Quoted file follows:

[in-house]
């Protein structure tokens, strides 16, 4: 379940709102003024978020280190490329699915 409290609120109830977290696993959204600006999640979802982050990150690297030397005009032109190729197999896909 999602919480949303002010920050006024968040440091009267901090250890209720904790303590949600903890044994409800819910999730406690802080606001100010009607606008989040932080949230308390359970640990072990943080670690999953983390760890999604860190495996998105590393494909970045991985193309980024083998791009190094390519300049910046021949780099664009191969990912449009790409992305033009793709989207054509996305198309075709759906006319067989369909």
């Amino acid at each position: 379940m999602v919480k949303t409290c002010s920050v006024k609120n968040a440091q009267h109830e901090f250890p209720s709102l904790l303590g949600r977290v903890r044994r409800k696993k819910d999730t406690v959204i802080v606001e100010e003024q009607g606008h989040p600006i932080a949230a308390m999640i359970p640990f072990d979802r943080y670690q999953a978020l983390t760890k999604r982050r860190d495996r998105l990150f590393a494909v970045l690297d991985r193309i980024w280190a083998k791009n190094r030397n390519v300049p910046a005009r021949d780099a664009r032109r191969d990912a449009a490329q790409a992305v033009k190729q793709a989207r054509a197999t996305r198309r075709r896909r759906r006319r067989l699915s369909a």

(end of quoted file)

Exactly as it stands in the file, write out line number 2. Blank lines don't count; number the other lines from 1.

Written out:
């Protein structure tokens, strides 16, 4: 379940709102003024978020280190490329699915 409290609120109830977290696993959204600006999640979802982050990150690297030397005009032109190729197999896909 999602919480949303002010920050006024968040440091009267901090250890209720904790303590949600903890044994409800819910999730406690802080606001100010009607606008989040932080949230308390359970640990072990943080670690999953983390760890999604860190495996998105590393494909970045991985193309980024083998791009190094390519300049910046021949780099664009191969990912449009790409992305033009793709989207054509996305198309075709759906006319067989369909």